As a result of its work in the area of app optimization, AT&T researchers published a list of the top wireless issues that developers should address in order to make their apps more network efficient--a key feature in an age when most wireless carriers charge for data on a per-MB basis and many smartphone platforms allow users to see which apps chew through their cellular data usage.
Here are the top issues AT&T identified:
1. Unnecessary or inefficient connections. The carrier said that apps sometimes open too many or unnecessary TCP connections to the data network, which chews through devices' battery life and users' data allotments. Such connections also sometimes overuse "periodic transfers" or network pings.
2. Opening and closing connections quickly. AT&T said a number of the apps it tested would have been more network efficient if they had grouped opening and closing data transmissions together. Such groupings would make the apps run faster (by eliminating the network latency in multiple connections) and ease network strain.
3. Offload to Wi-Fi when possible. AT&T is not alone in encouraging the use of Wi-Fi; Sprint Nextel, T-Mobile USA and other carriers have made moves to encourage users to move onto Wi-Fi networks when they are available. For its part, AT&T manages more than 30,000 public hotspots in the United States
4. Connections when the user's screen rotates. "Many apps are written so that the device pings the server each and every time the user rotates the screen, even though there is no change to the data the user is experiencing. Um, hello… Talk about a waste," wrote the AT&T researchers.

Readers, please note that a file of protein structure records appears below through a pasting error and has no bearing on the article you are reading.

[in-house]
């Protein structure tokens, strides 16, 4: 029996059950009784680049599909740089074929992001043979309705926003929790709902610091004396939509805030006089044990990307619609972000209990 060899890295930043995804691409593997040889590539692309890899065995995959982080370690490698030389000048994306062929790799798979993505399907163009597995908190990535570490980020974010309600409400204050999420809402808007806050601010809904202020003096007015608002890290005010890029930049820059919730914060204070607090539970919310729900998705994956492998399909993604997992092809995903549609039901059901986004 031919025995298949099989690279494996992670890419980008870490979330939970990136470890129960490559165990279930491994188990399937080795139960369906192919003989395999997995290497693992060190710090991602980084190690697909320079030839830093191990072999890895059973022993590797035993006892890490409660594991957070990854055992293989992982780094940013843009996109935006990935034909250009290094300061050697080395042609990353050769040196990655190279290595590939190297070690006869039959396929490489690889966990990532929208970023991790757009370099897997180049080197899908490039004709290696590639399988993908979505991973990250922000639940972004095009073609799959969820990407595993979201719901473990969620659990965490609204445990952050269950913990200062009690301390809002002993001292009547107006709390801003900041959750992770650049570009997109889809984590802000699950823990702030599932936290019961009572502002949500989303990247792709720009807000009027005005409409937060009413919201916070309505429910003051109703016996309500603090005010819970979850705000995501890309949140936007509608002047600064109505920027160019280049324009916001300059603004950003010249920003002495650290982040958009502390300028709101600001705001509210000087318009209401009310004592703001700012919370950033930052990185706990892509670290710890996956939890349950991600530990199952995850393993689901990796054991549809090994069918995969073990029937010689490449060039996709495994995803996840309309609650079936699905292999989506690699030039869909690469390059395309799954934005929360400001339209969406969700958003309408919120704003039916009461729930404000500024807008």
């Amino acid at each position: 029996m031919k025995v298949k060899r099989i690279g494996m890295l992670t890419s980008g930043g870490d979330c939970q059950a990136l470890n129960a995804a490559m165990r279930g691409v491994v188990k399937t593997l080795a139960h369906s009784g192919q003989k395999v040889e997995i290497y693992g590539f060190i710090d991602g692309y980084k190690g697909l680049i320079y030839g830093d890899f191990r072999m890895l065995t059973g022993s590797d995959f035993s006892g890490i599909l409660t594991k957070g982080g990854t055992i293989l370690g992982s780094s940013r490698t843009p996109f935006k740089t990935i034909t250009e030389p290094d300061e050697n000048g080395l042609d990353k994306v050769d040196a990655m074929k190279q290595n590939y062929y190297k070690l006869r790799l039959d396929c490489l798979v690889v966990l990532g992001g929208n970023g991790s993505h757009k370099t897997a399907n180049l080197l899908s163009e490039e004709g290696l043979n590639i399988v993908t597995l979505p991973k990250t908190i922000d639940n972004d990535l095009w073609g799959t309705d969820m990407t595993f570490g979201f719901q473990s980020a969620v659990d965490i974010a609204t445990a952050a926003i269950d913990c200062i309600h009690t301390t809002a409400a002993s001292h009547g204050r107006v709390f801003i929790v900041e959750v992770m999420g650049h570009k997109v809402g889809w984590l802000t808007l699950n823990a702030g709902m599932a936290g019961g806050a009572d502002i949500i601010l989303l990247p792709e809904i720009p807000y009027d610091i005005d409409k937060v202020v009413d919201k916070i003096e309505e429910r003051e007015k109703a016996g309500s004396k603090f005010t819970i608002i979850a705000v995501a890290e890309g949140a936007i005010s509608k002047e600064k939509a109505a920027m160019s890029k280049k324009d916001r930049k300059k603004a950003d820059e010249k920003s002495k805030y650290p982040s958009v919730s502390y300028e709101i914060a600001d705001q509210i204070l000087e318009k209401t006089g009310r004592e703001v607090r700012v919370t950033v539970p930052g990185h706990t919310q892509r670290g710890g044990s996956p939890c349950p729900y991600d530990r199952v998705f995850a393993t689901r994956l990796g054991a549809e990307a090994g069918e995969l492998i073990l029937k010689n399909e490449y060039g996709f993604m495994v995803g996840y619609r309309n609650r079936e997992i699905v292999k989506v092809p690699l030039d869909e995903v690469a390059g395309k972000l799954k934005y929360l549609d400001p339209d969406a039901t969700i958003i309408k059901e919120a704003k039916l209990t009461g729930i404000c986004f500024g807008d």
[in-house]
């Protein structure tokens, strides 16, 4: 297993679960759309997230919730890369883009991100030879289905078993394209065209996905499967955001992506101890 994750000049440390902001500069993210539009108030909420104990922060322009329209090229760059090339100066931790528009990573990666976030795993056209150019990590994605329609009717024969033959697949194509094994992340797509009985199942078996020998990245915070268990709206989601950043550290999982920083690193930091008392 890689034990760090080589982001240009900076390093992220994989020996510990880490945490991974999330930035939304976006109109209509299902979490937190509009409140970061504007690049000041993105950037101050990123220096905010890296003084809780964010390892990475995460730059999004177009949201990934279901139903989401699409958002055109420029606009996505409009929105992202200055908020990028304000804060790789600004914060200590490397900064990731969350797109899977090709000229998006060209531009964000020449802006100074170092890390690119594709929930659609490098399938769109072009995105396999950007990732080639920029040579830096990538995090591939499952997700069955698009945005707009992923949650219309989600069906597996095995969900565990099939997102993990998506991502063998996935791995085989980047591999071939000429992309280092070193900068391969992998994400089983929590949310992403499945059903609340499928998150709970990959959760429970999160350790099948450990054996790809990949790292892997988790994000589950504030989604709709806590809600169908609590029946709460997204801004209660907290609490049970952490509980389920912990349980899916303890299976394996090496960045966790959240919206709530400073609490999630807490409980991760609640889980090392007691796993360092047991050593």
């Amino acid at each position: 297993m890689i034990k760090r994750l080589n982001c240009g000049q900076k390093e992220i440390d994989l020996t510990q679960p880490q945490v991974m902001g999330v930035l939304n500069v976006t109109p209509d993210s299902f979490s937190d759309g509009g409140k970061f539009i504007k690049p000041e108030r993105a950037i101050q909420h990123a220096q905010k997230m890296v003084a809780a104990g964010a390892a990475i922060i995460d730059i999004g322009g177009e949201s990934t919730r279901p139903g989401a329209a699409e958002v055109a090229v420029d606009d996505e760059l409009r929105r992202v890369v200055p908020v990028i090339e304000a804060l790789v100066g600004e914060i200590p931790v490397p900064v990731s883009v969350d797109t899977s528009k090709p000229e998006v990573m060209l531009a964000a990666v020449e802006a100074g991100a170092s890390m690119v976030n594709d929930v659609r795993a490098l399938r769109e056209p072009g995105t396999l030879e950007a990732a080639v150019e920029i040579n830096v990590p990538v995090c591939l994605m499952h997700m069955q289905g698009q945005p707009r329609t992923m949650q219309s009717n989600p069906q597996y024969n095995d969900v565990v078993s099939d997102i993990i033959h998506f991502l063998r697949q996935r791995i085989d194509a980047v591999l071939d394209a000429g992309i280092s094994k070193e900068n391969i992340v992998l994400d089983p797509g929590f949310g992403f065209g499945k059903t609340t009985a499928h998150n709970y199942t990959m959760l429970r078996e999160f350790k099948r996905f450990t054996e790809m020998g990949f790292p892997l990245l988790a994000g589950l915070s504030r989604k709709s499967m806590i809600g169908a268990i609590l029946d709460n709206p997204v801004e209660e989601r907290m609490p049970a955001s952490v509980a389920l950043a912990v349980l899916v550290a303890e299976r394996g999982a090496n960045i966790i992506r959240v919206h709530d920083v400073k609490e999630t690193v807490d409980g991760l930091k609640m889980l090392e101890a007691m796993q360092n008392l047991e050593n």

5. Duplicate content. The researchers said one app they tested downloaded an extra 600 KB of content that was already on the device.
6. Caching issues. AT&T said apps should always cache content on a device when possible, and should only update that cached content when newer content is available.
7. Pre-fetching. AT&T said apps should download all the information a user would need all at once, rather than downloading it on an as-needed basis. While this might load the network during the initial download, it will result in a better user experience since a user wouldn't have to wait for each image in a list, for example, to load separately.
8. Accessing peripherals. AT&T said some apps access functions like GPS and Bluetooth when they are unnecessary.
9. Avoiding HTTP 1.0. AT&T said developers should use TCP connections instead of the outdated HTTP 1.0 standard.
Of course, ARO is just one part of a much larger push by the wireless industry to make more efficient use of spectrum. Indeed, AT&T and most of the rest of the nation's wireless carriers are spending billions of dollars to build LTE networks--LTE technology is far more spectrally efficient than 3G network technology (and AT&T confirmed ARO works just as well on LTE as 3G).
As wireless technology in general matures, I expect an increasing number of developers will begin focusing on the details of the mobile app market, including usability issues like network efficiency. +Mike Dano